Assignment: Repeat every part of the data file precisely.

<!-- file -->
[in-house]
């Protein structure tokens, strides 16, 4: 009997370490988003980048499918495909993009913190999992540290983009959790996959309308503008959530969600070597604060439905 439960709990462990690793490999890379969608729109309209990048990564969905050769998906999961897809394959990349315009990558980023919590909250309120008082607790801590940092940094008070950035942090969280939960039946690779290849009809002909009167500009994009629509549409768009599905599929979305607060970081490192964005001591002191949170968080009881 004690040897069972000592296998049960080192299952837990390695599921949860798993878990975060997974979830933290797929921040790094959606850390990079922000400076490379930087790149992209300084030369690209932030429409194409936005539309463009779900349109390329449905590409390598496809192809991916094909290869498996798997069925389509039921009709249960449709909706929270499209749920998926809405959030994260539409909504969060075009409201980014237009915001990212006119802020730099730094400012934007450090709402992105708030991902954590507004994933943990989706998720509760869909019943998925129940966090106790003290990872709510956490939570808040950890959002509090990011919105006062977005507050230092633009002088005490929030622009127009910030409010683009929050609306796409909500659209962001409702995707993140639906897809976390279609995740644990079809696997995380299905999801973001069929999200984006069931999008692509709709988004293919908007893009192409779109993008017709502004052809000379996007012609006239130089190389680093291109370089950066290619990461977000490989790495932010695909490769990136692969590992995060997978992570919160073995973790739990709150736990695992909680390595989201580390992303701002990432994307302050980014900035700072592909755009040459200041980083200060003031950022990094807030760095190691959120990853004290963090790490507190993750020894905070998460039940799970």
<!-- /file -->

[in-house]
């Protein structure tokens, strides 16, 4: 009997370490988003980048499918495909993009913190999992540290983009959790996959309308503008959530969600070597604060439905 439960709990462990690793490999890379969608729109309209990048990564969905050769998906999961897809394959990349315009990558980023919590909250309120008082607790801590940092940094008070950035942090969280939960039946690779290849009809002909009167500009994009629509549409768009599905599929979305607060970081490192964005001591002191949170968080009881 004690040897069972000592296998049960080192299952837990390695599921949860798993878990975060997974979830933290797929921040790094959606850390990079922000400076490379930087790149992209300084030369690209932030429409194409936005539309463009779900349109390329449905590409390598496809192809991916094909290869498996798997069925389509039921009709249960449709909706929270499209749920998926809405959030994260539409909504969060075009409201980014237009915001990212006119802020730099730094400012934007450090709402992105708030991902954590507004994933943990989706998720509760869909019943998925129940966090106790003290990872709510956490939570808040950890959002509090990011919105006062977005507050230092633009002088005490929030622009127009910030409010683009929050609306796409909500659209962001409702995707993140639906897809976390279609995740644990079809696997995380299905999801973001069929999200984006069931999008692509709709988004293919908007893009192409779109993008017709502004052809000379996007012609006239130089190389680093291109370089950066290619990461977000490989790495932010695909490769990136692969590992995060997978992570919160073995973790739990709150736990695992909680390595989201580390992303701002990432994307302050980014900035700072592909755009040459200041980083200060003031950022990094807030760095190691959120990853004290963090790490507190993750020894905070998460039940799970």